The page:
On Christmas Eve 1968 three Americans became the first humans to visit another world. What they did to celebrate was unexpected and profound, and will be remembered throughout all human history. Genesis: the Story of Apollo 8, Robert Zimmerman's classic history of humanity's first journey to another world, tells that story, and it is now available as both an ebook and an audiobook, both with a foreword by Valerie Anders and a new introduction by Robert Zimmerman.
"Not simply about one mission, [Genesis] is also the history of America's quest for the moon... Zimmerman has done a masterful job of tying disparate events together into a solid account of one of America's greatest human triumphs." --San Antonio Express-News
The beatings will continue until morale improves: The new capacity limits being imposed by state governments due to their panic over the Wuhan flu will likely destroy the bulk of the remaining restaurants that have managed somehow to get through the lock downs.
As some states across the country allow businesses to reopen with limited occupancies, there are still serious obstacles in the paths of restaurant owners. In those Tennessee counties that have already reopened, restaurants can’t exceed 50 percent of their maximum occupancy. Restaurants in most of Iowa will also have the option to reopen at half capacity. Those in Alaska will be limited to 25 percent capacity, and will only seat diners who make reservations in advance.
Ryan Pernice, who owns three restaurants north of Atlanta, didn’t jump with excitement when Georgia Gov. Brian Kemp released a list of 39 guidelines in advance of a push to open certain businesses — including restaurants — on April 27. Most notably for restaurant owners, the guidelines do not allow more than 10 patrons per 500 square feet in dining rooms. After Pernice closed his restaurants on March 17, leaving just one of his restaurant kitchens open for delivery, he sat down to crunch some numbers.
Even with the lights and the walk-in refrigerators turned off, running a restaurant remains an expensive endeavor. Pernice decided to continue paying for services, like pest control, that couldn’t just be ignored, as well as major costs like rent and outstanding vendor invoices. To break even and cover expenses at Table and Main, Osteria Mattone, and Coalition — his three restaurants — would cost $4,128 a day. Though he’ll take the measurements and rearrange the tables to see if reopening is feasible, Pernice can’t imagine hitting that number with only half of the seats in his restaurants occupied. “Not having run the numbers, I seriously doubt that in Table and Main, a tiny restaurant of 1,800 square feet, that I could make more doing sit-down dining than I can right now through our takeout … I think there’s very little to be gained by being the first to this party, in terms of opening the dining room again.”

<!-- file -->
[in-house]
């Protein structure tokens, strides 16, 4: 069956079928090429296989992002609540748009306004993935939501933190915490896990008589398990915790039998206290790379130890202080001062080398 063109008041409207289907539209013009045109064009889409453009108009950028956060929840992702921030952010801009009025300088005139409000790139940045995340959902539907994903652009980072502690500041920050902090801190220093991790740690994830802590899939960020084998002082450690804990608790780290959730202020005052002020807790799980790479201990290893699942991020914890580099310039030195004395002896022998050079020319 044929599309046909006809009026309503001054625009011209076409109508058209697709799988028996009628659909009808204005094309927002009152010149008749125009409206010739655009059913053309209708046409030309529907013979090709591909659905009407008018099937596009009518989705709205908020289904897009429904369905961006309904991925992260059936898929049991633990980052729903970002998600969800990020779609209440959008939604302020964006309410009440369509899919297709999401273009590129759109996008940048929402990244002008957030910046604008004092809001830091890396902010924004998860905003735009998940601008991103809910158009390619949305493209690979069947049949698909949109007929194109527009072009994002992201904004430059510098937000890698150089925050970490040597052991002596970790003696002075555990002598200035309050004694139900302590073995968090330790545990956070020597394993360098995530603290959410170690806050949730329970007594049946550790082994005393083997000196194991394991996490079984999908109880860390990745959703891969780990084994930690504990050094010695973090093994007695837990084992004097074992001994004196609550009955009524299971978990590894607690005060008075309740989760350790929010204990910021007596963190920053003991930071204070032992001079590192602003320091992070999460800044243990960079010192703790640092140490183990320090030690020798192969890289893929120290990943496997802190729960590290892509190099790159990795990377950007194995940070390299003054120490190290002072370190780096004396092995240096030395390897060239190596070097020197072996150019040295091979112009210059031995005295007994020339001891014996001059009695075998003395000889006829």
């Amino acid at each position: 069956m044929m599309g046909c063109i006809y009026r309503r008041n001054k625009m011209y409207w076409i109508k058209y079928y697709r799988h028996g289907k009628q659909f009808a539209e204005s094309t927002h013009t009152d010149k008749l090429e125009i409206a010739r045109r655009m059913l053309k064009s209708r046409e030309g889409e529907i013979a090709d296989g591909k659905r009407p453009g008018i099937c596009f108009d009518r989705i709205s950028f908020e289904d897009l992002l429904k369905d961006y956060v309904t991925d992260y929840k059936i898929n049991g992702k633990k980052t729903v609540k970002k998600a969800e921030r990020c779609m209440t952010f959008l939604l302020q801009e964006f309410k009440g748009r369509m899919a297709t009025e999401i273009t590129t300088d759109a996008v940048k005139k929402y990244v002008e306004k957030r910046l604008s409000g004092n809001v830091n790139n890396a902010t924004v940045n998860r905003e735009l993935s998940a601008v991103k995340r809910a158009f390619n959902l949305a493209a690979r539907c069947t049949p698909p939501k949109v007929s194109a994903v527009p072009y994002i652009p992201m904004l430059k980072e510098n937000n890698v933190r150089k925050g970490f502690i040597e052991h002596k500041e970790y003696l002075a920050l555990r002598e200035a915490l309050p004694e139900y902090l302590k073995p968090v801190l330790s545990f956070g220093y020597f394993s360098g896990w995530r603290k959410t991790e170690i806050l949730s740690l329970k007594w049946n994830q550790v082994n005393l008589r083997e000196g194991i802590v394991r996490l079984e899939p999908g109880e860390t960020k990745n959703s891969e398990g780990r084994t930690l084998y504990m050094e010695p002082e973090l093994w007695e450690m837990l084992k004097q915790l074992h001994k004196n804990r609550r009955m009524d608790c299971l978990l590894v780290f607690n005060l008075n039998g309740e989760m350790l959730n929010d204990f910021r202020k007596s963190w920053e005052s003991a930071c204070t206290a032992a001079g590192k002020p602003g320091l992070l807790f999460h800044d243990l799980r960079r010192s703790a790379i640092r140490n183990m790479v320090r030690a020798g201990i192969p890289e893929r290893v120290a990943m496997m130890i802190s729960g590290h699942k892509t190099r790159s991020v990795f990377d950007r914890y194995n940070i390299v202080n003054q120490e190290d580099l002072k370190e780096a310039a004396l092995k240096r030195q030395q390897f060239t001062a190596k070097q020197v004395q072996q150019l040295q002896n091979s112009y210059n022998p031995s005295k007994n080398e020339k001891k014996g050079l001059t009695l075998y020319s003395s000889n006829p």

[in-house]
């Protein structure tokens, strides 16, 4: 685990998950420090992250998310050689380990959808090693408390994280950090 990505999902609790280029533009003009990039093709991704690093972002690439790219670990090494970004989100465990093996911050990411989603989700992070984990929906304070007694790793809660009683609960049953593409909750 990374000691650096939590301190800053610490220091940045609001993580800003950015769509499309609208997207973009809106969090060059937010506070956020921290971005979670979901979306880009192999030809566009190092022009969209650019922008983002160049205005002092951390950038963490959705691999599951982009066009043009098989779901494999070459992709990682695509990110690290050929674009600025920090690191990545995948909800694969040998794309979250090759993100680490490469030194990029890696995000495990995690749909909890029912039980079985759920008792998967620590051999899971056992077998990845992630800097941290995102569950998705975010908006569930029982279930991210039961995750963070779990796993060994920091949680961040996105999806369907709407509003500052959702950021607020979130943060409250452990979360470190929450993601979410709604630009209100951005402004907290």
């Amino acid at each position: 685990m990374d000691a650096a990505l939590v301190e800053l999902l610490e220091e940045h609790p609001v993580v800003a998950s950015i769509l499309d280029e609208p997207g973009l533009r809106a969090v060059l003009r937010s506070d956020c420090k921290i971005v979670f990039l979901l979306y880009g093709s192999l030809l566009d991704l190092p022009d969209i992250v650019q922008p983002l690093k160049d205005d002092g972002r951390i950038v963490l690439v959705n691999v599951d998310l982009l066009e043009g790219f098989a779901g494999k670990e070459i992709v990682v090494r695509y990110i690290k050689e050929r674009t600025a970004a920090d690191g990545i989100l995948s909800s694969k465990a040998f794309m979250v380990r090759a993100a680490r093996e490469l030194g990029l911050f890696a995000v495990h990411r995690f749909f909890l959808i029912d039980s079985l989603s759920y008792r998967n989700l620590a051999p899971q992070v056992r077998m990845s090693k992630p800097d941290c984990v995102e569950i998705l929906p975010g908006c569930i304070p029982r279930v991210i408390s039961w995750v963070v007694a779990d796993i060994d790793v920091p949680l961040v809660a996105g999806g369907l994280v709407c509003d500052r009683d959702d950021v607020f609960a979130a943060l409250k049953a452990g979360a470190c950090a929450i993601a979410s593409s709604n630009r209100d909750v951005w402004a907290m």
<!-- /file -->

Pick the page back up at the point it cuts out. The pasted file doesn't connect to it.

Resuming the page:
In other words, under these new rules, a large percentage of the remaining restaurants will be unable to make a profit and die.
The lock downs are expected to bankrupt 20% of all restaurants, putting more than 8 million people out of work. These new rules will probably destroy, at a minimum, another 40%, mostly the smaller, independently owned businesses.
And the rules are absurd, on their face. They will not stop the spread of COVID-19, in the slightest. All they will do is destroy the lives of the people who own the restaurants.
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